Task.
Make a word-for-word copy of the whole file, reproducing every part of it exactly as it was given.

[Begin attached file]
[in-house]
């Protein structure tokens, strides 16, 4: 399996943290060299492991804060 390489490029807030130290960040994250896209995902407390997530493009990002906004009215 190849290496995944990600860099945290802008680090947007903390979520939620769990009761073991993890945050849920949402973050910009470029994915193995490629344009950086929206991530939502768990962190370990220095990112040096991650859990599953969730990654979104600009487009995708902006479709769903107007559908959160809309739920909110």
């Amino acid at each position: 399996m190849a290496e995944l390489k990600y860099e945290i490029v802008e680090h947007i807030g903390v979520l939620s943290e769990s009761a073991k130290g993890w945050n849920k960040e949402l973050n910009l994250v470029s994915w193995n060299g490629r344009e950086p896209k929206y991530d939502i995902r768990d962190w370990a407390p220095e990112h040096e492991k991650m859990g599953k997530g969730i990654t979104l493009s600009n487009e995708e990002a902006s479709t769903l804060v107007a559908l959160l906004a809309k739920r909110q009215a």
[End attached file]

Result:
[in-house]
């Protein structure tokens, strides 16, 4: 399996943290060299492991804060 390489490029807030130290960040994250896209995902407390997530493009990002906004009215 190849290496995944990600860099945290802008680090947007903390979520939620769990009761073991993890945050849920949402973050910009470029994915193995490629344009950086929206991530939502768990962190370990220095990112040096991650859990599953969730990654979104600009487009995708902006479709769903107007559908959160809309739920909110």
């Amino acid at each position: 399996m190849a290496e995944l390489k990600y860099e945290i490029v802008e680090h947007i807030g903390v979520l939620s943290e769990s009761a073991k130290g993890w945050n849920k960040e949402l973050n910009l994250v470029s994915w193995n060299g490629r344009e950086p896209k929206y991530d939502i995902r768990d962190w370990a407390p220095e990112h040096e492991k991650m859990g599953k997530g969730i990654t979104l493009s600009n487009e995708e990002a902006s479709t769903l804060v107007a559908l959160l906004a809309k739920r909110q009215a």